Thomas Smith was born in March, 1800, in Union District, South Carolina, to Rev. William and Mary (Smith) Williamson. His father was the pastor of the Presbyterian Church in Fair Forest. In 1805, the family moved to Adams County, Ohio where Thomas studied in local schools in preparation for Jefferson College in Canonsburg, Pennsylvania. The next step for him was medical school because he wanted to become a physician. After a time studying in Cincinnati, he transferred to New Haven where he received the degree of Doctor of Medicine from Yale in the spring of 1824. The new physician returned to Ohio to start practicing medicine in West Union but in a short time he moved to Ripley to continue his practice for about eight years. In 1827, he married Margaret Poage who was the daughter of Col. James Poage. During the next six years the Williamsons had three children but all three died, with two of them passing away in just a few months of each other. The three-fold tragedy of death contributed greatly to Thomas’s decision to enter the ministry; he had experienced the saving grace of God while in college and longed to become a missionary of that gracious message to the American Indians.
In the spring of 1833, the physician of bodies placed himself under the care of Chillicothe Presbytery to study theology for the purpose of becoming a physician of souls. Dr. Williamson left medicine and spent a year in Lane Theological Seminary studying divinity before he was licensed to preach in 1834. He then made a survey tour of the Indians of the Upper Mississippi to find where he could best serve as a missionary. The native Dakotas drew his attention. Licentiate Williamson reported back to Chillicothe Presbytery regarding his desire to minister to the Dakotas, which led to his ordination on September 18, 1834, to minister with the American Board of Commissioners for Foreign Missions (ABCFM). The Williamsons, accompanied by his wife’s sister, Miss Mary Poage, and by the Alexander G. Huggins family, departed Ripley on April 1, 1835 and arrived at Fort Snelling via steamboat, May 16. The fort was located at the confluence of the Mississippi River and the St. Peter’s River, which is currently the Minnesota River.
During the Williamsons’ few weeks of adjustment and logistical preparation for their ministry among the Dakotas, they remained inside the protection of Fort Snelling. The arrival of missionary Williamson to the frontier provided the opportunity to organize the first Presbyterian congregation in the area that would later become the state of Minnesota. The organizational service was held on Thursday, June 11, 1835, with Rev. Williamson presiding. The nineteen members were organized as the Presbyterian Church at St. Peters with four elders, one of whom was the commander of Fort Snelling, Major G. A. Loomis. Kenneth Lawson’s book about Major Loomis notes that Williamson would later conduct the wedding ceremony for the Loomis’ daughter, Eliza Edna, when she married Lt. Edward A. Ogden. It was the first marriage service with a clergyman officiating in what would become the state of Minnesota. The first Presbyterian congregation in Minnesota was organized and met in a U. S. Government fortification manned and protected by the U. S. Army.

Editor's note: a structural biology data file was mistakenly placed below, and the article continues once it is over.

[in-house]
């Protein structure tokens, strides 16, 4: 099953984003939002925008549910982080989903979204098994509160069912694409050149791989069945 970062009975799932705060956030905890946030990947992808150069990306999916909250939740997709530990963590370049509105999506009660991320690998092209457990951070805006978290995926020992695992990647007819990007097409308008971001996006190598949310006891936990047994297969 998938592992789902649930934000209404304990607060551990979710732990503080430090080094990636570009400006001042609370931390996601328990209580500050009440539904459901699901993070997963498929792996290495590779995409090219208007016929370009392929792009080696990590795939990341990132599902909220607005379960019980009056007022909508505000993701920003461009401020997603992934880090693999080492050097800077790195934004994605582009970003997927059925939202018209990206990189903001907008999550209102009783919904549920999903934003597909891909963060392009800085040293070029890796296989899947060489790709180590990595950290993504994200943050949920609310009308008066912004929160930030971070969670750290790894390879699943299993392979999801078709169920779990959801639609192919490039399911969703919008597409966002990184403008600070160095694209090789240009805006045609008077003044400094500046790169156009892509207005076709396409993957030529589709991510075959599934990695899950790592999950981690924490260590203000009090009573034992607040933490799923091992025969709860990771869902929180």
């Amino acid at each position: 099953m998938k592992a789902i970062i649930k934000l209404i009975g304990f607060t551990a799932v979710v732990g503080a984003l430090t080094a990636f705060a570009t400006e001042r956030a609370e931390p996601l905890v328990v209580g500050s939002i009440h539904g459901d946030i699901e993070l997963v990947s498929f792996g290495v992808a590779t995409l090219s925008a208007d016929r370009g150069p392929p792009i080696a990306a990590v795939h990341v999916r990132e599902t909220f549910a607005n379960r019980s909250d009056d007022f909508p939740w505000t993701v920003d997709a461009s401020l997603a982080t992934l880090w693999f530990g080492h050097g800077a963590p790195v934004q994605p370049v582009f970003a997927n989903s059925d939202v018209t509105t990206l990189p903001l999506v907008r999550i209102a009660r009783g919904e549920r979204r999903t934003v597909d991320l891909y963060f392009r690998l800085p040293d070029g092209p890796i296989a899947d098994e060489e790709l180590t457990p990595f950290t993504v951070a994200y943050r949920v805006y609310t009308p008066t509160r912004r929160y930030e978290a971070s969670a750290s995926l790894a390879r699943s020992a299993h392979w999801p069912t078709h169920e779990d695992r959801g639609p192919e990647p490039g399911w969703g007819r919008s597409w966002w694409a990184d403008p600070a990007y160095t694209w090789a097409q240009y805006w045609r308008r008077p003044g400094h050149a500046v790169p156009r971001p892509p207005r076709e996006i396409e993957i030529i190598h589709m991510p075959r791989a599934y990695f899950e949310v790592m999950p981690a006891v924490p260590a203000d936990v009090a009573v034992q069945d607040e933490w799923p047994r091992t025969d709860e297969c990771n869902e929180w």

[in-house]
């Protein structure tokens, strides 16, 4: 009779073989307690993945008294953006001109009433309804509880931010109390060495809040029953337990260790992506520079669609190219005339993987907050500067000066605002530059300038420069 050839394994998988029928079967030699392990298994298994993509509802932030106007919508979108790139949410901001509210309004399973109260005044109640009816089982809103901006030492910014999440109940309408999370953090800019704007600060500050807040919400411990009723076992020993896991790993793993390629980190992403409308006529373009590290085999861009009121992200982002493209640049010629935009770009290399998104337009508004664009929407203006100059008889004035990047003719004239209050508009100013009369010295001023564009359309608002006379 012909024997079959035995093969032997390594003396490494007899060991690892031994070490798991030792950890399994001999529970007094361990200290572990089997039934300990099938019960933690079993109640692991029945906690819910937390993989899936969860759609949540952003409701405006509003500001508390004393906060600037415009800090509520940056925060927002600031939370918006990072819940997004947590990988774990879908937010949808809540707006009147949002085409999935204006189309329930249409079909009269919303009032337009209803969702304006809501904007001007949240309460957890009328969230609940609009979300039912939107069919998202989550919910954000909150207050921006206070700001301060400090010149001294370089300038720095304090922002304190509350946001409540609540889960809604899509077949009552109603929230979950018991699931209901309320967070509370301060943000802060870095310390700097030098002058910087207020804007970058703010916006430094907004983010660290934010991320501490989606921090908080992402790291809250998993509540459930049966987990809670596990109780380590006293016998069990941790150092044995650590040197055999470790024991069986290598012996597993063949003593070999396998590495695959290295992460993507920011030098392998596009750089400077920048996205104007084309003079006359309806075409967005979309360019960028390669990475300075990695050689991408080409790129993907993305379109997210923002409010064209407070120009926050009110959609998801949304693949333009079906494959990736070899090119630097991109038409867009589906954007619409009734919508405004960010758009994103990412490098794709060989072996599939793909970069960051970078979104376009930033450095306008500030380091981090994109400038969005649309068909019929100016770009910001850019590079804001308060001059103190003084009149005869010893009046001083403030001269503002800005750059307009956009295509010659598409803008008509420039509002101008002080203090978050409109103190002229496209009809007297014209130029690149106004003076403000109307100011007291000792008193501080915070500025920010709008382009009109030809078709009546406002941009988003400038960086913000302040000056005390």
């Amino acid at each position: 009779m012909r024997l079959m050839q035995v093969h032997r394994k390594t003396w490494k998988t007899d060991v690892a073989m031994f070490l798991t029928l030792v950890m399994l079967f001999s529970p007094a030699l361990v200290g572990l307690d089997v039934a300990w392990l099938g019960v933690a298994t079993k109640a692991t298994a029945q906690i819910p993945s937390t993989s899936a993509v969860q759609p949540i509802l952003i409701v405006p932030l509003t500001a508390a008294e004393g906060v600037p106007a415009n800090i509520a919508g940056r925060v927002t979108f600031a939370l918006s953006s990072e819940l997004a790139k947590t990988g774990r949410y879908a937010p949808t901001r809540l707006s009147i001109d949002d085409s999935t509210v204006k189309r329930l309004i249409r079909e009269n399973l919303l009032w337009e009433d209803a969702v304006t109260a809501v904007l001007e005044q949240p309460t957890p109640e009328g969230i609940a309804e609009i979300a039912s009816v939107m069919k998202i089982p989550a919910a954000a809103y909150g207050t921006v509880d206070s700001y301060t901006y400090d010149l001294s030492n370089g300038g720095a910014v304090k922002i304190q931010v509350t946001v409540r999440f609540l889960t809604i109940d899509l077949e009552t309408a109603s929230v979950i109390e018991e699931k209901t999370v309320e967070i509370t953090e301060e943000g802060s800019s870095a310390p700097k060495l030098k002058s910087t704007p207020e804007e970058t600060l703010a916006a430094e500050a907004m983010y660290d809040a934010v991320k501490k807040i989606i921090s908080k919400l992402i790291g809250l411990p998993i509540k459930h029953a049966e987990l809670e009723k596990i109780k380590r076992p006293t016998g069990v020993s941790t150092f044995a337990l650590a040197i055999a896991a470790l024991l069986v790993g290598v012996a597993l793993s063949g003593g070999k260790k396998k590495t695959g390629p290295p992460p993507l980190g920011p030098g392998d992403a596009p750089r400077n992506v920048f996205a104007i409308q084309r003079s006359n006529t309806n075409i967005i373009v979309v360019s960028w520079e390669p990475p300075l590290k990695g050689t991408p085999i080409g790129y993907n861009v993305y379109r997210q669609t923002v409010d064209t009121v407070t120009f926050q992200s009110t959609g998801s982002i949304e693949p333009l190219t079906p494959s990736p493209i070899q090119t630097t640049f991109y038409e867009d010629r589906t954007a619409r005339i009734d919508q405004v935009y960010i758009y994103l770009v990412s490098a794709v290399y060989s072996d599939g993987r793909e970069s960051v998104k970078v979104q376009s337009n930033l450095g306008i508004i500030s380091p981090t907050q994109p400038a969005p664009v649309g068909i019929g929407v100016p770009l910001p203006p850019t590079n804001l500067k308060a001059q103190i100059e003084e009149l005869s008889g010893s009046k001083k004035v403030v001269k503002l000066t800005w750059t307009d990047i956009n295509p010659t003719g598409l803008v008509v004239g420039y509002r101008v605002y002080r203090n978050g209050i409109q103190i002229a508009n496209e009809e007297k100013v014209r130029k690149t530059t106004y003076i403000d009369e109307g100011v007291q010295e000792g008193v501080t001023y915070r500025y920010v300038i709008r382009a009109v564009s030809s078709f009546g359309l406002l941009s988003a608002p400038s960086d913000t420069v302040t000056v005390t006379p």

The Williamson party left the security of Fort Snelling with fur trader Joseph Renville as their guide into the frontier to settle in their place of ministry among the Dakotas. On June 23, they boarded a boat owned by a fur trading company to travel on the St. Peter’s River to Traverse des Sioux, where they left the boat and walked about 125 miles to Lac qui Parle (Lake that Talks) arriving at their destination on July 9, 1835.
The Williamsons settled in the area and began their ministry to 400 impoverished Dakotas living in only a half dozen houses in a village. Other Indians were being helped to some degree by the Federal Government, but these Sioux were so remotely located that help was not provided. Dr. Williamson worked diligently studying the Dakota language. However, to learn the language of his mission field he first learned French because it was commonly used in the area and because the French had been writing about the Dakota for years. Often, missionaries tried to communicate with the Dakotas through interpreters, but Williamson believed it was essential to learn the language of the people not only for conversation, but also so he could communicate the Word of God in the vernacular. It would take over forty years for him and his ministry colleagues, Gideon H. Pond and Stephen R. Riggs, to translate into Dakota the Bible from the Hebrew and Greek originals. It was not long before the missionaries saw fruit from their work. By May 1836, three Dakotas had been received into the church, then in May 1839 ten more professed their faith, five were added in 1840, nine more in 1841, and then nine again in 1842. In the winter of 1862-63, Dr. Williamson walked every Saturday to Mankato from his home to preach to four hundred Dakota men who were imprisoned by the government during a recent war. In February 1863, Rev. Williamson and Rev. Gideon H. Pond baptized three hundred of the prisoners who had come to believe the gospel.